Did ‘A Very British Scandal’ Film at the Duke of Argyll’s Real Scottish Castle?

·4-min read

A Very British Scandal” production designer Christina Moore spent time driving around the Scottish Highlands as she sought locations for the Amazon Prime limited series. Set in 1963, the historical drama charts the tumultuous marriage of the Duke and Duchess of Argyll, played by Claire Foy and Paul Bettany.

The Duke, who had inherited Scotland’s crumbling Inveraray Castle, married a series of women hoping to use their money to maintain the castle. His third marriage was to society figure and serial adulteress Margaret Whigham. As rumors of adultery, violence and alcoholism come into play, their divorce becomes a subject of hot gossip.

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Moore found numerous locations around Scotland and London to help steep audiences in the history of the story.

Scotland

“A Very British Scandal” found exterior locations in around Scotland - Credit: Alan Peebles/Scandal Productions Limited & Blueprint Television Limited & CPT Holdings Inc.
“A Very British Scandal” found exterior locations in around Scotland - Credit: Alan Peebles/Scandal Productions Limited & Blueprint Television Limited & CPT Holdings Inc.

Alan Peebles/Scandal Productions Limited & Blueprint Television Limited & CPT Holdings Inc.

As Moore traveled around Scotland, she thought it was unlikely that the filming crew would have access to the actual Duke’s Inveraray Castle, on the Western coast. But she started with that as her reference point.

“We looked at a lot of other castles in similar landscape settings and the same area of Scotland between the east and west coasts in the highlands.

“But the exterior of Inveraray was so specific and incredibly grand. It had this amazing setting on Loch Fyne that we couldn’t find anywhere else. Fortunately, the current Duke and Duchess were very amenable to our project, and they welcomed filming on the estate. While lockdown was challenging in some ways, in terms of finding locations, it became really good for us because it meant that a lot of places that would usually have a lot of tourism had been closed for a year. They were very welcoming to a film crew, and there were no visitors to disturb.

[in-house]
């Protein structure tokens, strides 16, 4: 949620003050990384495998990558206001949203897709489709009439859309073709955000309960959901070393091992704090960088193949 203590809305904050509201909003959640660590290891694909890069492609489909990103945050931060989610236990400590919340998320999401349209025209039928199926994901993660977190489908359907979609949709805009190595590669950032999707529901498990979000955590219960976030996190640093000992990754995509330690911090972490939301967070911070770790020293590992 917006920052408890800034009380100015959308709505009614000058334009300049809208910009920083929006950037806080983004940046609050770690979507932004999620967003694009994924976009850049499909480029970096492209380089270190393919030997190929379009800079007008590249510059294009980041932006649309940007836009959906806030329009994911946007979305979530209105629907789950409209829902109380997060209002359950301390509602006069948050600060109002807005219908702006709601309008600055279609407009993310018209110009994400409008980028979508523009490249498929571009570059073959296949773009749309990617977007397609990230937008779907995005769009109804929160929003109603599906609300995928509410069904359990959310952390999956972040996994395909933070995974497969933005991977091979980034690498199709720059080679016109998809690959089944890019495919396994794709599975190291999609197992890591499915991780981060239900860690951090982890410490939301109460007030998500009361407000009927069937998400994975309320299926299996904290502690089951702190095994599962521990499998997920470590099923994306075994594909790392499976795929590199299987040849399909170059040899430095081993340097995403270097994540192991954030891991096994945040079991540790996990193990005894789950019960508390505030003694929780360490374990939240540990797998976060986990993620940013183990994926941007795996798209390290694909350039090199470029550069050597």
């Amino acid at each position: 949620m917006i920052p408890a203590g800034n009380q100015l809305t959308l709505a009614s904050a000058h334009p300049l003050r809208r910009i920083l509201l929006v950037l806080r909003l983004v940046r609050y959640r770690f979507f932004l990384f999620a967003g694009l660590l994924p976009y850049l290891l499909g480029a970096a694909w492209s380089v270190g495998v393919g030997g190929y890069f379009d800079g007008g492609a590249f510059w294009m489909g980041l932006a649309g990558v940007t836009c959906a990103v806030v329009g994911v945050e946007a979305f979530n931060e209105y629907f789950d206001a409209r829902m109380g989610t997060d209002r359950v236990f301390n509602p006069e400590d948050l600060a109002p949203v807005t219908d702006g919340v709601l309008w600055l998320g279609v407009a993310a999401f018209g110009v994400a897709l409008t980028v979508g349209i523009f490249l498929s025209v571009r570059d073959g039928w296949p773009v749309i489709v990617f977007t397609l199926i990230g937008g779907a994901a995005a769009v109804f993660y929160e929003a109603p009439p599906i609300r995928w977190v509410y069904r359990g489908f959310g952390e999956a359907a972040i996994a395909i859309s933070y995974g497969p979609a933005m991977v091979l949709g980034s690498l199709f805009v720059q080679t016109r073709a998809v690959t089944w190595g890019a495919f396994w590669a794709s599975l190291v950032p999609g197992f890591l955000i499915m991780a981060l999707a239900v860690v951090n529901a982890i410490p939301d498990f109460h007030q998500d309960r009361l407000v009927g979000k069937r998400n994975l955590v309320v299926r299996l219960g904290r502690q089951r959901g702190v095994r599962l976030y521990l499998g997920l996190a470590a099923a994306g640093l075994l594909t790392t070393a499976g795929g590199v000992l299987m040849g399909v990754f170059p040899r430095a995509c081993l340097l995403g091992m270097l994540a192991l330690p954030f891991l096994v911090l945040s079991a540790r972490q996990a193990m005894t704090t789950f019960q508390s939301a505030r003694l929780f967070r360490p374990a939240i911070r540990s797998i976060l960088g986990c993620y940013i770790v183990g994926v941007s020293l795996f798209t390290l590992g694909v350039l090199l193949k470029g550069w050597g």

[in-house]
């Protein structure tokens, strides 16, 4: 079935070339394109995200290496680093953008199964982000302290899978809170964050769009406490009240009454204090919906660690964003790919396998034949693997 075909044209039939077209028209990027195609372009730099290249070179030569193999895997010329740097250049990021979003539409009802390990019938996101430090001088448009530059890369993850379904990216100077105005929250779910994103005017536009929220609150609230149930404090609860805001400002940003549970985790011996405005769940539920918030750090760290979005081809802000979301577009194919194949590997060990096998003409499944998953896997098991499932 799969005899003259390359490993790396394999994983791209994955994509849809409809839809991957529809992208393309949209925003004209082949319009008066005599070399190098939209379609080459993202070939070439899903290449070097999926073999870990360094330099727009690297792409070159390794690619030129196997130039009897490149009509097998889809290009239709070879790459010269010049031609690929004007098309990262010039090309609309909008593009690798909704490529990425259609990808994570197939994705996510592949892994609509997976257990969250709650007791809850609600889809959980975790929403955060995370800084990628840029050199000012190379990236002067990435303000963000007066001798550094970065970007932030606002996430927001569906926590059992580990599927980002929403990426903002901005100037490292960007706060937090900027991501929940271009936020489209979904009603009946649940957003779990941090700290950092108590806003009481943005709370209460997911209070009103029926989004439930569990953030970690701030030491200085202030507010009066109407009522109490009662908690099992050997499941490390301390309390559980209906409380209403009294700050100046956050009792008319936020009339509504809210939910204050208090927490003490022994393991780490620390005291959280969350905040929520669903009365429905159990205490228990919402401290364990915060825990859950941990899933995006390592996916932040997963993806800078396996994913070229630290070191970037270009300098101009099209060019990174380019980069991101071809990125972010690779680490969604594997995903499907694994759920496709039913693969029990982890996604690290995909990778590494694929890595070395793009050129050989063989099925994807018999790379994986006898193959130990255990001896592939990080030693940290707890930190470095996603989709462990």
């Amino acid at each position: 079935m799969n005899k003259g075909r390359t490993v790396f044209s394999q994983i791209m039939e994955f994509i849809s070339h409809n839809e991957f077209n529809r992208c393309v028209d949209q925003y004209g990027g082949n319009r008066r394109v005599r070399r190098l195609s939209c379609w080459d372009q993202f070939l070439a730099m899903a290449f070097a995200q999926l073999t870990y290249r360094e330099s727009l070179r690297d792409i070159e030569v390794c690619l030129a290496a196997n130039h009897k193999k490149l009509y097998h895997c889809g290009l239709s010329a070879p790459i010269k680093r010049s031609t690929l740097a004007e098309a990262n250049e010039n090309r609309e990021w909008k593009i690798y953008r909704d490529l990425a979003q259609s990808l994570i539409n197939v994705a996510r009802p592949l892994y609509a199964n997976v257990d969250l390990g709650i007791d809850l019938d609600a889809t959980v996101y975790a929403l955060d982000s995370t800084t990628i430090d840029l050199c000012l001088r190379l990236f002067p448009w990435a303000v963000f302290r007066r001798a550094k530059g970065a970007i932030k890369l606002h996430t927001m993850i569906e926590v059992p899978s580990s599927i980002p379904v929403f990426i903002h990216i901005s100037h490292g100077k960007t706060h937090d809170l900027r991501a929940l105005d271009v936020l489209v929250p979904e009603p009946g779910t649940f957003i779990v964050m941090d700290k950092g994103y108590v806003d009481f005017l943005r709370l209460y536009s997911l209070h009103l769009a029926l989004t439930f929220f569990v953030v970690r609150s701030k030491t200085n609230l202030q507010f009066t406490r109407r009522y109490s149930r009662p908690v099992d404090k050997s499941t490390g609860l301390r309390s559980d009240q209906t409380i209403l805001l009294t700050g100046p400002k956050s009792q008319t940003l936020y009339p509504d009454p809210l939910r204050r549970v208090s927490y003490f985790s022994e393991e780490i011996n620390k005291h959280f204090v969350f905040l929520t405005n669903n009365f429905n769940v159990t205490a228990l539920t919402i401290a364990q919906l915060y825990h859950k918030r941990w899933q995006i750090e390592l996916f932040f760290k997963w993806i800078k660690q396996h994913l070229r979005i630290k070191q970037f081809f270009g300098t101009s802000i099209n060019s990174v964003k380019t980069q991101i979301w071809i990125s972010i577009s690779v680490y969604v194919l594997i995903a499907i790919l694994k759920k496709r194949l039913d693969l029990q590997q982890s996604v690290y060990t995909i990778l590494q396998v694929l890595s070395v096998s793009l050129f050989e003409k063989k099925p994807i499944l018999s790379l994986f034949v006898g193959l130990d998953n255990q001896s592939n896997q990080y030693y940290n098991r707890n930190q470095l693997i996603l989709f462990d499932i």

“Our conundrum was how to tell the story by finding other locations to add to it, and by doing some work to the real castle to give it that history. We did that in two ways. We used few visual effects, mostly with onset dressing and just to add greenery.”

For exteriors, Moore honed in on the scenery of the West coast again, close to the castle grounds because it had the fitting landscape.

“We went to Edinburgh for the exteriors of the courtrooms, which we felt was important. We wanted to get as much of Scotland in as we could for our two weeks of shooting there.

“Again, because of COVID, Edinburgh was in lockdown. So, we were able to get there for the exteriors and that helped add to the story.”

The crew shot on the grounds of Inveraray Castle. - Credit: Alan Peebles/Scandal Productions Limited & Blueprint Television Limited & CPT Holdings Inc.
The crew shot on the grounds of Inveraray Castle. - Credit: Alan Peebles/Scandal Productions Limited & Blueprint Television Limited & CPT Holdings Inc.

Alan Peebles/Scandal Productions Limited & Blueprint Television Limited & CPT Holdings Inc.

London and Interiors

“A Very British Scandal” production designer Christina Moore recreated Margaret’s townhouse. - Credit: Christopher Raphael/Scandal Productions Limited & Blueprint Television Limited & CPT Holdings Inc.
“A Very British Scandal” production designer Christina Moore recreated Margaret’s townhouse. - Credit: Christopher Raphael/Scandal Productions Limited & Blueprint Television Limited & CPT Holdings Inc.

Christopher Raphael/Scandal Productions Limited & Blueprint Television Limited & CPT Holdings Inc.

The crew moved to London to film interiors such as Margaret’s London townhouse, the courtroom scenes and other interiors. Locations such as the Sheraton Grand London Park Lane Hotel stood in for London’s Dorchester Hotel and other bars to capture the “seedy, Bohemian aspect of the character.”

Moore’s biggest challenge came in finding a period-looking courtroom, one that had the right feel of the era, and one they could configure by adding their furniture.

“[With the castle interiors], we took a romanticized approach to it because the real castle was a very grand Georgian castle with beautiful interiors. We decided to go for something with a medieval-looking interior. The main interior that we used was actually an old boarding school (in Buckinghamshire), which had been empty for quite a long time. It had a hall, and we created the library and main staircase. We had to do a lot of decorating because it was completely empty, but it had that dilapidated feel.

“In contrast, the London house was well documented. The Duchess’ interiors were very well known because she was a society entertainer and hostess and there were a lot of photographs of her Mayfair townhouse. It was very elegant, and some of it had been decorated by her parents in the 1930s, including the famous mirrored bathroom. Some of it had been done by herself in the ‘40s and ‘50s.

“We used earthy colors in Scotland, and nature was important, so we added in warm brown colors. London had elegance, but this steely feel of being a cold place, so that was about blues and silvers.

“The courtroom was the very last location we found. We ended up in Ealing Town Hall. We had this very small room because the local elections were going on, and there was mass vaccination, but we were able to go in and decorate the set. It ended up working well for our story.”

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